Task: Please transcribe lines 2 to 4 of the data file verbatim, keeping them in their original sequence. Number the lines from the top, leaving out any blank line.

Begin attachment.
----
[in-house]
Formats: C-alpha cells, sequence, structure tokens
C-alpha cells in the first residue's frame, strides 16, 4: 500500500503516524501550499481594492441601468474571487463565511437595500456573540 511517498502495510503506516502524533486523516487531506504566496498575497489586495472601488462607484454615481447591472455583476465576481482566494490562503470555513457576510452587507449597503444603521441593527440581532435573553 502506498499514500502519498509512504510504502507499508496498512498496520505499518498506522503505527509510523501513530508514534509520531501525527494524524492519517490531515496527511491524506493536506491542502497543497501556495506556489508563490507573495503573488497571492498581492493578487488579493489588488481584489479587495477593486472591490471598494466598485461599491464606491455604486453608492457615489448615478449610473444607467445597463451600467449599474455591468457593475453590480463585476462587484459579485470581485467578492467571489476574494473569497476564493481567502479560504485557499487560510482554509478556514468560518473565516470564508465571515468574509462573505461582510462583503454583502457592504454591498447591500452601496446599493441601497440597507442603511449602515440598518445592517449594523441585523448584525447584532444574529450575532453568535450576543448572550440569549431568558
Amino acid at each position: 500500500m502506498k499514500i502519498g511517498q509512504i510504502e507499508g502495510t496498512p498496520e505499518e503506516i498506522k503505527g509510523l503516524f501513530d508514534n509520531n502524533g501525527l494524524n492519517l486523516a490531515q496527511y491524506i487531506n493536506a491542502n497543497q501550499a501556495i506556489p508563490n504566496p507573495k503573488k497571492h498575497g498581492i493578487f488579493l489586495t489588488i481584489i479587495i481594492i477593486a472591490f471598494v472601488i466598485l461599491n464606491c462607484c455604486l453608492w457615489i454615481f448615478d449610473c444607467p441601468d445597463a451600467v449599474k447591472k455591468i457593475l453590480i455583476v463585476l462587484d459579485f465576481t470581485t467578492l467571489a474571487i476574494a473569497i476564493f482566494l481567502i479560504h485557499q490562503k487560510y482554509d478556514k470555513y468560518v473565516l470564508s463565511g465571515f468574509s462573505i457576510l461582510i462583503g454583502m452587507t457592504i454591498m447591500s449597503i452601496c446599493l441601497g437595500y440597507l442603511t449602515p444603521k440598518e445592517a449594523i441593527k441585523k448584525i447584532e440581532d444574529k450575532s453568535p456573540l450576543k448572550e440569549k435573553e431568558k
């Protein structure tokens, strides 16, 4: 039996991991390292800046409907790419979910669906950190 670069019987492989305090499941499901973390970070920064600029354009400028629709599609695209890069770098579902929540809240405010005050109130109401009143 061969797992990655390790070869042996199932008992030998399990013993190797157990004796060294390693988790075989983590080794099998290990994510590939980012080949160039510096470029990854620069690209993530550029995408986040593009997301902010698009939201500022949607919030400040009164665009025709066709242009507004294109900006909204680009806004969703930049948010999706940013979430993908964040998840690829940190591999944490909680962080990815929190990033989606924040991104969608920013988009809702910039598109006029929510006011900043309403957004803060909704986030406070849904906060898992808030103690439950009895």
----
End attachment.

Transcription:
Formats: C-alpha cells, sequence, structure tokens
C-alpha cells in the first residue's frame, strides 16, 4: 500500500503516524501550499481594492441601468474571487463565511437595500456573540 511517498502495510503506516502524533486523516487531506504566496498575497489586495472601488462607484454615481447591472455583476465576481482566494490562503470555513457576510452587507449597503444603521441593527440581532435573553 502506498499514500502519498509512504510504502507499508496498512498496520505499518498506522503505527509510523501513530508514534509520531501525527494524524492519517490531515496527511491524506493536506491542502497543497501556495506556489508563490507573495503573488497571492498581492493578487488579493489588488481584489479587495477593486472591490471598494466598485461599491464606491455604486453608492457615489448615478449610473444607467445597463451600467449599474455591468457593475453590480463585476462587484459579485470581485467578492467571489476574494473569497476564493481567502479560504485557499487560510482554509478556514468560518473565516470564508465571515468574509462573505461582510462583503454583502457592504454591498447591500452601496446599493441601497440597507442603511449602515440598518445592517449594523441585523448584525447584532444574529450575532453568535450576543448572550440569549431568558
Amino acid at each position: 500500500m502506498k499514500i502519498g511517498q509512504i510504502e507499508g502495510t496498512p498496520e505499518e503506516i498506522k503505527g509510523l503516524f501513530d508514534n509520531n502524533g501525527l494524524n492519517l486523516a490531515q496527511y491524506i487531506n493536506a491542502n497543497q501550499a501556495i506556489p508563490n504566496p507573495k503573488k497571492h498575497g498581492i493578487f488579493l489586495t489588488i481584489i479587495i481594492i477593486a472591490f471598494v472601488i466598485l461599491n464606491c462607484c455604486l453608492w457615489i454615481f448615478d449610473c444607467p441601468d445597463a451600467v449599474k447591472k455591468i457593475l453590480i455583476v463585476l462587484d459579485f465576481t470581485t467578492l467571489a474571487i476574494a473569497i476564493f482566494l481567502i479560504h485557499q490562503k487560510y482554509d478556514k470555513y468560518v473565516l470564508s463565511g465571515f468574509s462573505i457576510l461582510i462583503g454583502m452587507t457592504i454591498m447591500s449597503i452601496c446599493l441601497g437595500y440597507l442603511t449602515p444603521k440598518e445592517a449594523i441593527k441585523k448584525i447584532e440581532d444574529k450575532s453568535p456573540l450576543k448572550e440569549k435573553e431568558k